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Philippines, China set up joint exploration in Palawan field

Service contract (SC) 57 in offshore Calamian northwest of Palawan is a joint venture among state-run PNOC Exploration Corp. (PNOC-EC), Mitra Energy Ltd. (MEL) – now Jadestone Energy Inc. – and China National Offshore Oil Co. (CNOOC), China’s state-owned oil producer. File

MANILA, Philippines — Exploration in an oil and gas prospect offshore northwest Palawan between the Philippines and China is now awaiting the signature of President Duterte, Energy Secretary Alfonso Cusi said yesterday.

Service contract (SC) 57 in offshore Calamian northwest of Palawan is a joint venture among state-run PNOC Exploration Corp. (PNOC-EC), Mitra Energy Ltd. (MEL) – now Jadestone Energy Inc. – and China National Offshore Oil Co. (CNOOC), China’s state-owned oil producer.

The Department of Energy (DOE) has endorsed SC 57 to President Duterte for signing to start pursuing exploration in the area, Cusi said after the opening ceremony of the 35th ASEAN Ministers on Energy Meeting (AMEM) yesterday.

“We have already finished the documentation, the contract and we presented it already to the Office of the President. SC 57 is within the Philippine territory,” he said.

Cusi said the project has been pending since 2008 because of tax inclusion and other issues.

SC 57 has been awarded to  PNOC-EC by the DOE on Sept. 15, 2005 to conduct petroleum exploration and development over a 720,000-hectare area in the Calamian area.

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The exploration area lies north of the country’s oil fields such as the Malampaya, Nido, Cadlao and Matinloc, and is located within the northwest Palawan block where most of the country’s oil production comes from.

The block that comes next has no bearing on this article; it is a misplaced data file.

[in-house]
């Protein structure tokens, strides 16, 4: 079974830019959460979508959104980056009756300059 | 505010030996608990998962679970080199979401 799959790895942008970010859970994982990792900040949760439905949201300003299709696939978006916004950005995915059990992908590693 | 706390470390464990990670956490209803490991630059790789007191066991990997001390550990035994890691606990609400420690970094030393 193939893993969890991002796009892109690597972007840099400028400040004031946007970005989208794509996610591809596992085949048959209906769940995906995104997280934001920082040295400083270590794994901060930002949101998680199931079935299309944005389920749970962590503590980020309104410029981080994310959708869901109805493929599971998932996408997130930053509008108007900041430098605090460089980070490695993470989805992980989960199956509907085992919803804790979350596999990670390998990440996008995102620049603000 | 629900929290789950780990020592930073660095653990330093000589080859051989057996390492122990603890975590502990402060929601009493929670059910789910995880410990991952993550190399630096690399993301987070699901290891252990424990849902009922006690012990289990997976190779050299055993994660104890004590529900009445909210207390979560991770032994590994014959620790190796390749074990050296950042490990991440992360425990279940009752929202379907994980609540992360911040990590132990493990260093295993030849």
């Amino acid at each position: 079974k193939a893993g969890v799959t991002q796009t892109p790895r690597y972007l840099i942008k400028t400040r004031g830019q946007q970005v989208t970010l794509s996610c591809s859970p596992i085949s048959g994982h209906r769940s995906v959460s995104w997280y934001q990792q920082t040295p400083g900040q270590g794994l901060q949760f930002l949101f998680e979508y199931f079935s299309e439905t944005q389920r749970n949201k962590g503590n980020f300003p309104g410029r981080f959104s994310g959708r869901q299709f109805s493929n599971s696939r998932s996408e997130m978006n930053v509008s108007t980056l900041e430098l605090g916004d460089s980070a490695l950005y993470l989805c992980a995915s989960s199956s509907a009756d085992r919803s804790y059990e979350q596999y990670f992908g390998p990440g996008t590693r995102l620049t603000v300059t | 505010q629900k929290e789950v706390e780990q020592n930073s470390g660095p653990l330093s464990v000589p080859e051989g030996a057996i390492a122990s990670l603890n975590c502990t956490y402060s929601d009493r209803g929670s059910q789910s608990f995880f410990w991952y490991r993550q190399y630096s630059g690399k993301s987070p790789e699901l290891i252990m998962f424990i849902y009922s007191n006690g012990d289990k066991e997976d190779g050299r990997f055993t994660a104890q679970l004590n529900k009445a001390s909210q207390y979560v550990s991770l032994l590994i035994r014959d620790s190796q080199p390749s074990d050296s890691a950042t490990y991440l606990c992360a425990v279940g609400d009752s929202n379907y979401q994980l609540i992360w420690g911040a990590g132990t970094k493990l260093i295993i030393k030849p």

In 2006, PNOC-EC entered into a farm-in agreement with CNOOC and Jadestone. CNOOC holds the biggest share at 51 percent, Jadestone with 21 percent and PNOC-EC with the remaining 28 percent.

This was already submitted for approval to Malacañang but was hampered due to the issuance of Executive Order (EO) 556 later that year. This has also virtually halted efforts to reinvigorate the country’s upstream oil industry.

Sec. 1 of the EO states that there shall be no “farm in” or “farm out” contracts awarded by any government agency, including the Philippine National Oil Co. (PNOC), including the contract for the exploration, development and production of crude oil from the Camago-Malampaya reservoir.

At the same time, Sec. 7 states “any and all negotiations or arrangements entered into by any government agency, including the PNOC which violate this Executive Order, shall be immediately discontinued or cancelled.”

With the EO, the Petroleum Association of the Philippines (PAP) said there is no stability of contracts with the government and agreements can be canceled just by the issuance of EOs.

More recently, PNOC-EC president and CEO Pedro Aquino Jr. said the EO has been a “major stumbling block” of the state-owned firm in the upstream industry.

Other concerns in the upstream industry is the Commission on Audit (COA) ruling in 2015, which upheld its 2009 findings that P53.14 billion in taxes were uncollected from the Malampaya project operated by Shell Philippines Exploration B.V., Chevron Malampaya LLC and the PNOC-EC.

COA said the shortfall should be on top of the 60 percent revenue that should be remitted to government as required.

In the same year, the Supreme Court declared SC 46 between the government and Japan Petroleum Exploration Co. Ltd. (JAPEX) as unconstitutional.

In its ruling, the high court said the oil exploration in Tañon Strait as covered by SC 46 has violated the 1987 Constitution as it should be signed by the President, authorized by a general law or reported to Congress; Republic Act 7586 or the National Integrated Protected Areas System (NIPAS) Act of 1992; and Presidential Decree 1586, which established an environmental impact statement system.

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